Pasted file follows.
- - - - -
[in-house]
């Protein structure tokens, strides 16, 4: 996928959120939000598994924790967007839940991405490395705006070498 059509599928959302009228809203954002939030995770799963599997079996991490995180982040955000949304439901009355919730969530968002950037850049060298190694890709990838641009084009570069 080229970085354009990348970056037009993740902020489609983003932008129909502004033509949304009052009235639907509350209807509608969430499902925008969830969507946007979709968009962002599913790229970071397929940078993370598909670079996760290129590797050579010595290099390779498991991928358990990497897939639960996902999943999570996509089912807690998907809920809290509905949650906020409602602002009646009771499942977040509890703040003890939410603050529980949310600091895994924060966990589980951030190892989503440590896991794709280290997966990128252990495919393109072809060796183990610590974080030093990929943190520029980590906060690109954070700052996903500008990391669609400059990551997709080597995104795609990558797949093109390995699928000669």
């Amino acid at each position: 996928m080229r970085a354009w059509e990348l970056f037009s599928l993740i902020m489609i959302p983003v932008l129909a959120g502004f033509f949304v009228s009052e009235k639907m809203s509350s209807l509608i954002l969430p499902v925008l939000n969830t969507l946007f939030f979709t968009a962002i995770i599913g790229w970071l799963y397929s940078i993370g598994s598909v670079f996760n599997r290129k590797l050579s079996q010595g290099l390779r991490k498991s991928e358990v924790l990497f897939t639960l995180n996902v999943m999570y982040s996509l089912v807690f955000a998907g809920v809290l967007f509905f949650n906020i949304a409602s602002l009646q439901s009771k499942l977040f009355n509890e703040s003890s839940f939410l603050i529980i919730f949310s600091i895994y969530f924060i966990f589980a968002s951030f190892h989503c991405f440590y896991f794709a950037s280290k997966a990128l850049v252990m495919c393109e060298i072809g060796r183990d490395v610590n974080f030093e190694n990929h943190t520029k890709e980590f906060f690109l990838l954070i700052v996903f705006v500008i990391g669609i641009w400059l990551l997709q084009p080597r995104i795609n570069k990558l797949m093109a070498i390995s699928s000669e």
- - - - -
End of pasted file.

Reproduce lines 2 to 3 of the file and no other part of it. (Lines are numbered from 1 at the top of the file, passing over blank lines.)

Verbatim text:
């Protein structure tokens, strides 16, 4: 996928959120939000598994924790967007839940991405490395705006070498 059509599928959302009228809203954002939030995770799963599997079996991490995180982040955000949304439901009355919730969530968002950037850049060298190694890709990838641009084009570069 080229970085354009990348970056037009993740902020489609983003932008129909502004033509949304009052009235639907509350209807509608969430499902925008969830969507946007979709968009962002599913790229970071397929940078993370598909670079996760290129590797050579010595290099390779498991991928358990990497897939639960996902999943999570996509089912807690998907809920809290509905949650906020409602602002009646009771499942977040509890703040003890939410603050529980949310600091895994924060966990589980951030190892989503440590896991794709280290997966990128252990495919393109072809060796183990610590974080030093990929943190520029980590906060690109954070700052996903500008990391669609400059990551997709080597995104795609990558797949093109390995699928000669």
């Amino acid at each position: 996928m080229r970085a354009w059509e990348l970056f037009s599928l993740i902020m489609i959302p983003v932008l129909a959120g502004f033509f949304v009228s009052e009235k639907m809203s509350s209807l509608i954002l969430p499902v925008l939000n969830t969507l946007f939030f979709t968009a962002i995770i599913g790229w970071l799963y397929s940078i993370g598994s598909v670079f996760n599997r290129k590797l050579s079996q010595g290099l390779r991490k498991s991928e358990v924790l990497f897939t639960l995180n996902v999943m999570y982040s996509l089912v807690f955000a998907g809920v809290l967007f509905f949650n906020i949304a409602s602002l009646q439901s009771k499942l977040f009355n509890e703040s003890s839940f939410l603050i529980i919730f949310s600091i895994y969530f924060i966990f589980a968002s951030f190892h989503c991405f440590y896991f794709a950037s280290k997966a990128l850049v252990m495919c393109e060298i072809g060796r183990d490395v610590n974080f030093e190694n990929h943190t520029k890709e980590f906060f690109l990838l954070i700052v996903f705006v500008i990391g669609i641009w400059l990551l997709q084009p080597r995104i795609n570069k990558l797949m093109a070498i390995s699928s000669e």